Variable-rate vs. Fixed-rate Mortgages – Which is Better for Your Financial Situation?
When applying for a new home mortgage, many loan applicants initially consider applying for a 30-year fixed rate mortgage. This is perhaps the most common and traditional type of mortgage available. It allows you to enjoy the opportunity to pay for your home over the course of 30 years with equal payments every month. While this is one option, there are actually multiple choices available. For some applications, a variable rate mortgage may be more advantageous. If you are comparing the options between a fixed rate and a variable rate mortgage, you may consider a few points.
A Lower Initial Interest Rate
When you compare the fixed rate and variable rate options, you will immediately notice that the variable rates have a lower start rate. The interest rate will influence the mortgage payment amount. Because of this, you will benefit from a lower initial mortgage payment with a variable rate. However, it is important to understand that the interest rate on a variable rate mortgage will adjust periodically over the life of the loan. This means that the mortgage payment will also adjust.
Managing A Potential Rate Adjustment
The true benefit of a fixed rate mortgage is the ability to better control your budget and manage your funds. A mortgage payment can be a large expense item in your budget, and it may be the largest single expense you have by far. An increase to your variable rate and therefore your mortgage payment can be difficult to bear if you have a tight budget with no wiggle room. In some cases, the rate may go beyond what is affordable for a homeowner to endure. If you do take on a variable rate loan, it is important that you understand what the highest possible interest rate adjustment is and what your payment may be with that rate. If you can manage that payment, then you may confidently apply for a variable rate mortgage.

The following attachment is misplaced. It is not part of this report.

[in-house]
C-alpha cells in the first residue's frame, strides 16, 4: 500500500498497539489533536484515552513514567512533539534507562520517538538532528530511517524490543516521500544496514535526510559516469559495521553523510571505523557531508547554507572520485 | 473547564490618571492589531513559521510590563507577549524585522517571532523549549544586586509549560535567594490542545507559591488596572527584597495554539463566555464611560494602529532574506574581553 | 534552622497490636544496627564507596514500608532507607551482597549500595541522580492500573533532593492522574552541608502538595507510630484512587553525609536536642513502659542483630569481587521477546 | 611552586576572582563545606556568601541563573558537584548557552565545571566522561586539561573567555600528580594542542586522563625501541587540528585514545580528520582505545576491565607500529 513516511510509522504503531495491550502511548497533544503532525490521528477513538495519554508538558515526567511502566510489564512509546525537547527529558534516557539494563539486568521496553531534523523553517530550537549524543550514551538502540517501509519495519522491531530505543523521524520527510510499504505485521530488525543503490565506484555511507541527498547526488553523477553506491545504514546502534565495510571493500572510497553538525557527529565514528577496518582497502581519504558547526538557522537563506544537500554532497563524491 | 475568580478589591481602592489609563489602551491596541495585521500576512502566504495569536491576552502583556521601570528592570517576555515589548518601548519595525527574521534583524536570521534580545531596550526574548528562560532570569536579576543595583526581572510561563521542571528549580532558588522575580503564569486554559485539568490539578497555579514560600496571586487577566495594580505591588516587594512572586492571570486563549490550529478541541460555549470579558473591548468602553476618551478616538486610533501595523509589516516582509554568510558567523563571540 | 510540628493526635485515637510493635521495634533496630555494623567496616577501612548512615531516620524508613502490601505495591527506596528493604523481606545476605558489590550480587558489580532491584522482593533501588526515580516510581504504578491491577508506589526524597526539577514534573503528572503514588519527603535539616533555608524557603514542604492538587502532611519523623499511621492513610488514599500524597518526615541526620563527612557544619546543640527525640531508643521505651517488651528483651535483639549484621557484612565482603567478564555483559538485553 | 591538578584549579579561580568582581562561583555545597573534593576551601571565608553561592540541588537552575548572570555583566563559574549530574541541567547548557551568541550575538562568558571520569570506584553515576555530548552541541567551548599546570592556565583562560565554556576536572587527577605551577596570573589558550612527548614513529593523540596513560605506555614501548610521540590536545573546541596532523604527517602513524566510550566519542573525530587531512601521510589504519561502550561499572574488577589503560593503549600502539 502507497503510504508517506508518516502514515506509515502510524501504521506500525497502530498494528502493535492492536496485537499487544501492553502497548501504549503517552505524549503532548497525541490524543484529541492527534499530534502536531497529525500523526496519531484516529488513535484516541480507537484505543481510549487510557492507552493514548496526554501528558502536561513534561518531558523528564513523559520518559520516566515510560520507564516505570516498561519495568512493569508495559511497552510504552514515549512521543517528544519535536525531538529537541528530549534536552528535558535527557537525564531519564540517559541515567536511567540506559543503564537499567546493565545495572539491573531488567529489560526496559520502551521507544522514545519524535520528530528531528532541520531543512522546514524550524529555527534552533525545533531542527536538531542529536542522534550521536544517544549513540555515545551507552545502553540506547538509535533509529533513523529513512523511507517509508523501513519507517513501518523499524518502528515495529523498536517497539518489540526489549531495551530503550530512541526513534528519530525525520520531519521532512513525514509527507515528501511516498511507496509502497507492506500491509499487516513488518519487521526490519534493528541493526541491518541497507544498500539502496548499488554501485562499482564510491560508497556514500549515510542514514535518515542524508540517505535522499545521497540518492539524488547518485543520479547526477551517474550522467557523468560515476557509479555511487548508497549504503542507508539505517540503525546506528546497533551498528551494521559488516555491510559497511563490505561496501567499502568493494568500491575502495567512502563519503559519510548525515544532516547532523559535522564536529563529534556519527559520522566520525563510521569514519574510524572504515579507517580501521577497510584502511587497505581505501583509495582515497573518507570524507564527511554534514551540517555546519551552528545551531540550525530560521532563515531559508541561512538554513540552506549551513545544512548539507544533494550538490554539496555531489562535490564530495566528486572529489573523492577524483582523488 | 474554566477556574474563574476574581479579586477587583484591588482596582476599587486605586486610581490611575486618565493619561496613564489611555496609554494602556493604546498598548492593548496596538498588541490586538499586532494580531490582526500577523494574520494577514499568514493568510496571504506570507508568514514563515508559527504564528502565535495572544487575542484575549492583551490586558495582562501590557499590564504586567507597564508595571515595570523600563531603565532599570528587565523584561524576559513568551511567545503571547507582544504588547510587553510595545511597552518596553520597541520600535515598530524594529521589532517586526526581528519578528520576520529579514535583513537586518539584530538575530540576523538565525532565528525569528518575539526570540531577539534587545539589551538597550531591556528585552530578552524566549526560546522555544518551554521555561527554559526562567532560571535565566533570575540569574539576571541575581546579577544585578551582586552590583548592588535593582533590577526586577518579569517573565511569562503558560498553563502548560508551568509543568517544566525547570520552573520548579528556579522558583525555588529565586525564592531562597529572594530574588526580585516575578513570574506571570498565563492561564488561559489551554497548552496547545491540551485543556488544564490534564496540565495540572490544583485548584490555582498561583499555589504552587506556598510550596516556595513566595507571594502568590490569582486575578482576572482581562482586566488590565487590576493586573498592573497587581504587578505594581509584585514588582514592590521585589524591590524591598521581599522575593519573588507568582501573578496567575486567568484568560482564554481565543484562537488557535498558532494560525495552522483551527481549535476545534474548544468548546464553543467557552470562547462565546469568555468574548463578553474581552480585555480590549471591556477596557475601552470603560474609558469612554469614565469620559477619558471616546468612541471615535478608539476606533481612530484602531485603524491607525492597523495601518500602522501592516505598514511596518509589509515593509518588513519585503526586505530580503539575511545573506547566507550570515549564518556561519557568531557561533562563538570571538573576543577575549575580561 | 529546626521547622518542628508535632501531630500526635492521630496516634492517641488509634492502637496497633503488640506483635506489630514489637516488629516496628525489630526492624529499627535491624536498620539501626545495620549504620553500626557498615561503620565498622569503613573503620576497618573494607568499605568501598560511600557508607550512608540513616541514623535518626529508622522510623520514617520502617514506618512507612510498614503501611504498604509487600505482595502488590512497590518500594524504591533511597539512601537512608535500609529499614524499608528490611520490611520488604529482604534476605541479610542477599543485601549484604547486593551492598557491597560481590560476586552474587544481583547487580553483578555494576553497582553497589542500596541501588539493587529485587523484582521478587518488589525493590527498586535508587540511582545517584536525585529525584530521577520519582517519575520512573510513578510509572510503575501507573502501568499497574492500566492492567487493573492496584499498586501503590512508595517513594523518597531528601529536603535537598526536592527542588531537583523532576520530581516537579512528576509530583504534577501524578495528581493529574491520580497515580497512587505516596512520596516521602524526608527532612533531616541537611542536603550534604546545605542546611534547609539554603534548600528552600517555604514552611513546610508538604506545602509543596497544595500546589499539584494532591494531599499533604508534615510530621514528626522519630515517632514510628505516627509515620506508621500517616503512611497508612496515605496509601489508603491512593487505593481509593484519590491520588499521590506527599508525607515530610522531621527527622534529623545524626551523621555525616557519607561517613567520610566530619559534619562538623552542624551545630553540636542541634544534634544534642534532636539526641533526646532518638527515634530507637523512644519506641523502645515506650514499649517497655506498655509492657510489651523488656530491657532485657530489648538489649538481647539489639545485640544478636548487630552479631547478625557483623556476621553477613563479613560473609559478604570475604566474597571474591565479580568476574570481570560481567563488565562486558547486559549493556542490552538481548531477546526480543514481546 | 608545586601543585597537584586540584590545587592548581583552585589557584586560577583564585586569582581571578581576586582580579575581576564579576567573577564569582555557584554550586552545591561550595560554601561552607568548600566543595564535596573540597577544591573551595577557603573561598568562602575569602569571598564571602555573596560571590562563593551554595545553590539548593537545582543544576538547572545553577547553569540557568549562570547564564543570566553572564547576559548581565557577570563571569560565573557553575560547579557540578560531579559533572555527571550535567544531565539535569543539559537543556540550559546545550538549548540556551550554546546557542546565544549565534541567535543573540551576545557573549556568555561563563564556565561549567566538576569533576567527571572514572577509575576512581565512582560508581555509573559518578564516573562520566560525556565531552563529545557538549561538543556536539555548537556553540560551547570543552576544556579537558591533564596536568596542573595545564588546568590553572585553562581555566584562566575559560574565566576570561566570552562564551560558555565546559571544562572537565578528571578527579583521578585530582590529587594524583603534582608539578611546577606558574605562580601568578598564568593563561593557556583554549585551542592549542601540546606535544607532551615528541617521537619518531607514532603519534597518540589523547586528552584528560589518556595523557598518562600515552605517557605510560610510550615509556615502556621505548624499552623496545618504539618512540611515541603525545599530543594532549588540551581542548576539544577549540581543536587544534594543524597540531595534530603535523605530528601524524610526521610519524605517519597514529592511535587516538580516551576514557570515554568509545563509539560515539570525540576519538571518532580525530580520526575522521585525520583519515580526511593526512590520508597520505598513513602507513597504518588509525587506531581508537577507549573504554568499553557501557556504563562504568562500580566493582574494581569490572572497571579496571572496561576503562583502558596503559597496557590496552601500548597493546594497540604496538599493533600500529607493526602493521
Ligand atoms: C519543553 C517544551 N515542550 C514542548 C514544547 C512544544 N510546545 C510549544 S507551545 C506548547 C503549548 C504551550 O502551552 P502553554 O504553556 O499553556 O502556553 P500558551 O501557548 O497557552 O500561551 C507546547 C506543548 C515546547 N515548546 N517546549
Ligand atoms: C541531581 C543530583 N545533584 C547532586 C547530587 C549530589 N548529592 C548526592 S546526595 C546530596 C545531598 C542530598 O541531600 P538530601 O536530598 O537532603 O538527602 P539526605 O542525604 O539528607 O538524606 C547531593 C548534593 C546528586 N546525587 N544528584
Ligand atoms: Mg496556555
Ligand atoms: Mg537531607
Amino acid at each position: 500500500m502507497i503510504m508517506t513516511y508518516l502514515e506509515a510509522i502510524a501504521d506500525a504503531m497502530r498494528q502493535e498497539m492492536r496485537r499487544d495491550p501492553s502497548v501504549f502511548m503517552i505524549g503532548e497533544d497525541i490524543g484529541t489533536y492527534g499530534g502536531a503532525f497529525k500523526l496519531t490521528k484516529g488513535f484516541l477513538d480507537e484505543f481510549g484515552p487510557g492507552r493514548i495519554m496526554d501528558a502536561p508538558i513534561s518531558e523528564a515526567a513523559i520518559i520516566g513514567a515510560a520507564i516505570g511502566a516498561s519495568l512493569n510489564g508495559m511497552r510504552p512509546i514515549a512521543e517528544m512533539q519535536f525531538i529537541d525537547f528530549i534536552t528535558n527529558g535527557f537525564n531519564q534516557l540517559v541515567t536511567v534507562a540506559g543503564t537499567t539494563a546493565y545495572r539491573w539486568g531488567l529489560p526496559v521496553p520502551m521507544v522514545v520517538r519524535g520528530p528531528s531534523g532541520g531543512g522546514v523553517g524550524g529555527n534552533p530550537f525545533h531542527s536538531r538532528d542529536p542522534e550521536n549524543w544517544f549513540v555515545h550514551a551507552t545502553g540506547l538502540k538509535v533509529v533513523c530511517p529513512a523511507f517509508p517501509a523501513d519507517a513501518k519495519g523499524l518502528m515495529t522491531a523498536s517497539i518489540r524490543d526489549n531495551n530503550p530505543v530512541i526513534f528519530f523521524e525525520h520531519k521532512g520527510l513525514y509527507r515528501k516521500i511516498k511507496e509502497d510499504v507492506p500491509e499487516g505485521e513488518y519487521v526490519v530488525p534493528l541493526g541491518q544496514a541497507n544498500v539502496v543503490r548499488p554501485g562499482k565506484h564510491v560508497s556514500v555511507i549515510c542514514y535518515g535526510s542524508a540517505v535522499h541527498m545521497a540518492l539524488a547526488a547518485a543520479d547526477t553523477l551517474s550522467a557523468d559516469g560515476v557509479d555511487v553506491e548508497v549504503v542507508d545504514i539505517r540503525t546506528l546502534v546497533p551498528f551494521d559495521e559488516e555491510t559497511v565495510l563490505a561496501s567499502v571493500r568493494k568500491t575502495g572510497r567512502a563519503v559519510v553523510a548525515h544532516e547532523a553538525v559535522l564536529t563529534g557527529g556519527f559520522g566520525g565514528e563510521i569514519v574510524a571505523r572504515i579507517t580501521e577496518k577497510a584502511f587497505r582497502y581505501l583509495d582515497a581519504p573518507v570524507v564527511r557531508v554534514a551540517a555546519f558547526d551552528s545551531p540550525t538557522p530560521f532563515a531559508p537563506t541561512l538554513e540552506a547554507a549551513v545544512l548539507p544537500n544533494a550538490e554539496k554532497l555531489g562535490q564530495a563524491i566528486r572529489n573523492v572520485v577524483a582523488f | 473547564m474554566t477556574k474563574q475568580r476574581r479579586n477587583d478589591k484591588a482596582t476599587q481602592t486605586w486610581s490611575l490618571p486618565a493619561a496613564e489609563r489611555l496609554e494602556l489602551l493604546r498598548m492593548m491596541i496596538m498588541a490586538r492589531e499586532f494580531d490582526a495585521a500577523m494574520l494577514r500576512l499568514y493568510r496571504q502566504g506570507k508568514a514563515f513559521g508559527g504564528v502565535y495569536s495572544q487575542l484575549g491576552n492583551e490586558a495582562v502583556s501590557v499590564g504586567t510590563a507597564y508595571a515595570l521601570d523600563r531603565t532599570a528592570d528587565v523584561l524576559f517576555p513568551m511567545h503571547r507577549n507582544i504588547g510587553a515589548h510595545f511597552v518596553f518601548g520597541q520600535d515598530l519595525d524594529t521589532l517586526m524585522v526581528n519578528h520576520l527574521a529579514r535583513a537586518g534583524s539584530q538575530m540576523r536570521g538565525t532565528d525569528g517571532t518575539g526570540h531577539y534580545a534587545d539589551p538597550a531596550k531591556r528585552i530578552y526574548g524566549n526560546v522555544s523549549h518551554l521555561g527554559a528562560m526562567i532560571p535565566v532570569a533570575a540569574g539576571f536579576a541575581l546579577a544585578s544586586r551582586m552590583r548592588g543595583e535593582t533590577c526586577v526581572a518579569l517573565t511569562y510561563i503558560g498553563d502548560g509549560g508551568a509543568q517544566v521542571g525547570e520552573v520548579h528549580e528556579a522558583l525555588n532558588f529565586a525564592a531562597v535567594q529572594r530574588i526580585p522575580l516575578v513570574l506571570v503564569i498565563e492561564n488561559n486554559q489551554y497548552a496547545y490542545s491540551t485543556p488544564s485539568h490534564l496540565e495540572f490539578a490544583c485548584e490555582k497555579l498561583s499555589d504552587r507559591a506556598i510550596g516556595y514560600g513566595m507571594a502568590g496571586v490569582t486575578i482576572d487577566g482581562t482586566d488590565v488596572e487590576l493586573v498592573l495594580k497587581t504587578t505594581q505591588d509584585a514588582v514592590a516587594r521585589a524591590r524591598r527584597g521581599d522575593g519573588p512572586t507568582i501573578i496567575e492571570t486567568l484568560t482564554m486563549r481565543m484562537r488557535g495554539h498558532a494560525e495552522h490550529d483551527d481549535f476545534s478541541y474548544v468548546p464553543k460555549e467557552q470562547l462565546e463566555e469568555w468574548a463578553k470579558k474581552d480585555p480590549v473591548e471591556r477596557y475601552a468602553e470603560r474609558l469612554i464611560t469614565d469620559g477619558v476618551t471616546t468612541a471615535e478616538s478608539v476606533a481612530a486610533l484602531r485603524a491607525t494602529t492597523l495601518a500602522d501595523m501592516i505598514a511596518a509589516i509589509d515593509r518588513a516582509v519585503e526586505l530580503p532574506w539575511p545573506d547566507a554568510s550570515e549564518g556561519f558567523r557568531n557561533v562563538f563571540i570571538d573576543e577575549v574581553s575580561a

If you are thinking about applying for a mortgage, it is important that you consider all of the options carefully and that you understand the key differences between them. You can speak with a mortgage loan officer or lending representative in detail to get more information about the options available to you. This can help you to make a better decision about your mortgage application and to better plan and budget for your future as a homeowner.
About the Author
Shawn Gerhardson (NMLS #274129) is an active loan officer with Waterstone Mortgage. Email Shawn directly firstname.lastname@example.org, call at 763-691-0202 or click to get a free, no-obligation rate quote. You can also find Shawn on Twitter @Mortgageg and on Facebook Specialties: Purchase, Refinance, Debt Consolidation, Conventional, USDA Rural Housing, FHA,VA and MHFA Loans. Credit Repair, Relationship Networking, Direct experience with starting a networking group from the ground up.